Thinking About Taking a Holiday From a Company Holiday Party This Year?

Holiday Background With Canceled Stamp

As the end of 2020 approaches, many companies are struggling with whether or not to hold their traditional company holiday parties. The decision is complicated by a number of factors including financial constraints, logistics, and legalities balanced with maintaining morale and ensuring everyone’s health and safety. Very few would have anticipated being in this position just a year ago and, like most decisions during this ongoing pandemic, it does not seem there is any clear-cut right answer. Should you cancel all together? Go completely virtual? Or are there other alternatives that you might consider?


If your company decides to go ahead with an in-person event to try to retain some sense of normalcy in a completely not normal year, here are some suggestions for how you might make it successful and still keep everyone safe:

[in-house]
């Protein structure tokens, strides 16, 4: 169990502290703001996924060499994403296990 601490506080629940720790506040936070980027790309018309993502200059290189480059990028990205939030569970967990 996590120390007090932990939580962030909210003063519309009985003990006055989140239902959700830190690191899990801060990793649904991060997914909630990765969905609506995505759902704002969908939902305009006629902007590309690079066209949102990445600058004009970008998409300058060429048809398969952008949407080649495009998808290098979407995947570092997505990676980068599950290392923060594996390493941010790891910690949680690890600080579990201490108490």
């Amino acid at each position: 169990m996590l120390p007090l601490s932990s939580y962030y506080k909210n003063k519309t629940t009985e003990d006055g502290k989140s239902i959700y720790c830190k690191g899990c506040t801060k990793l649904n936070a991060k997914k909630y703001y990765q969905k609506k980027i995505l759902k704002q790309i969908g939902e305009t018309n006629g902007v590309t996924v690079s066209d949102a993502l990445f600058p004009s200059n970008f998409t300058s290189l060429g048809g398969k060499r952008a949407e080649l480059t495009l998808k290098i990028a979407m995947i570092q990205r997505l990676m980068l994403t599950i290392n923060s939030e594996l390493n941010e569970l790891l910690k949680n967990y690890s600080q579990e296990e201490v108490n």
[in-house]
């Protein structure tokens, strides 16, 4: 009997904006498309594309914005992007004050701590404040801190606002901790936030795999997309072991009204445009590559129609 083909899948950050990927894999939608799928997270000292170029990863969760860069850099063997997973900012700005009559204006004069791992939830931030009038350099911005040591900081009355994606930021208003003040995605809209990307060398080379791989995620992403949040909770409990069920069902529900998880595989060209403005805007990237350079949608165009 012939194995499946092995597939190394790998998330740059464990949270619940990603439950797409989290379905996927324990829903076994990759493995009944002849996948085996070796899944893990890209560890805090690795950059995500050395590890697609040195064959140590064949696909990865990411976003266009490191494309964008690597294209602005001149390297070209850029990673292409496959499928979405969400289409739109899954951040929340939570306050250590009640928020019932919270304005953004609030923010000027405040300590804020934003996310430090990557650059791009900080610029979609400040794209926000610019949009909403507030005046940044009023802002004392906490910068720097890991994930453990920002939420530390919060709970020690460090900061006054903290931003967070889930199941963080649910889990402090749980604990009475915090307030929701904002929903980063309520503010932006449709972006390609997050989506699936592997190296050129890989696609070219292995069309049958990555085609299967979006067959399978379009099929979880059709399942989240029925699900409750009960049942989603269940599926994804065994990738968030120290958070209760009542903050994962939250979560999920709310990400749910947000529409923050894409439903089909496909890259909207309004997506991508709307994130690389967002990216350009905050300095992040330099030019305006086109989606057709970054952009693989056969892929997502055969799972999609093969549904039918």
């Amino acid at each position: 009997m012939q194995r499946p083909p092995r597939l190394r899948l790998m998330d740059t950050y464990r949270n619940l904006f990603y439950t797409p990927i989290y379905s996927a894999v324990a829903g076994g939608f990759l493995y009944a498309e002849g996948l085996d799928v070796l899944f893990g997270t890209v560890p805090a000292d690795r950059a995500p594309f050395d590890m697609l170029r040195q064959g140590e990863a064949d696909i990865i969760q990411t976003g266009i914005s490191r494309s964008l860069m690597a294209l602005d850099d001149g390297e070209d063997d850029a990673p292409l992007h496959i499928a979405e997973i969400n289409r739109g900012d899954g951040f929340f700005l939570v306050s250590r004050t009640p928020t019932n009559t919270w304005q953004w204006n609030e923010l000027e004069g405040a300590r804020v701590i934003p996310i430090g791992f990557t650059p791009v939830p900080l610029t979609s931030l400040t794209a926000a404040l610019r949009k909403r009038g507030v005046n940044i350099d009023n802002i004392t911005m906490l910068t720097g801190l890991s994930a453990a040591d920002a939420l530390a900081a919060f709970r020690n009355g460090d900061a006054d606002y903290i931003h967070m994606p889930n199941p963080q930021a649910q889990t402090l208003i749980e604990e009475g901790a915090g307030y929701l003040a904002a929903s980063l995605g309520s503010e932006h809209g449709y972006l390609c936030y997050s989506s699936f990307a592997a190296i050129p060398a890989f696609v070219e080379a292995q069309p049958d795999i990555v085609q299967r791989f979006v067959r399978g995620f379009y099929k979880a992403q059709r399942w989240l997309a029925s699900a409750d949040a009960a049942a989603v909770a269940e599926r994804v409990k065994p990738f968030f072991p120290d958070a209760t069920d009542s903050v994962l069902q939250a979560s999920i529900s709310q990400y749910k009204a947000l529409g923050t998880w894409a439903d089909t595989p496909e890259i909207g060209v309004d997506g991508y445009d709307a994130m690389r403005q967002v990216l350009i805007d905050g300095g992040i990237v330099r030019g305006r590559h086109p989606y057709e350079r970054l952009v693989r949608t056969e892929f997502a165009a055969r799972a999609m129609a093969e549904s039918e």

• Limit Guests to Just Employees – In years past, perhaps you included spouses and family members. The more people, the more potential for some kind of possible exposure. Plus, you may exceed any orders in your state to limit gatherings to a specified number of people. If your employees are interacting each day at work together, keeping your holiday invitee list to just employees helps to avoid introducing added exposure possibilities.
  • Schedule During Regular Business Hours – By scheduling during business hours, you make it easier for employees to be able to attend and not feel guilty, particularly if you decide to limit attendees to just your workforce members. Where your on-site employees are already accustomed to interacting and following any current COVID protocols you have in place, the event may have a better chance of going smoothly.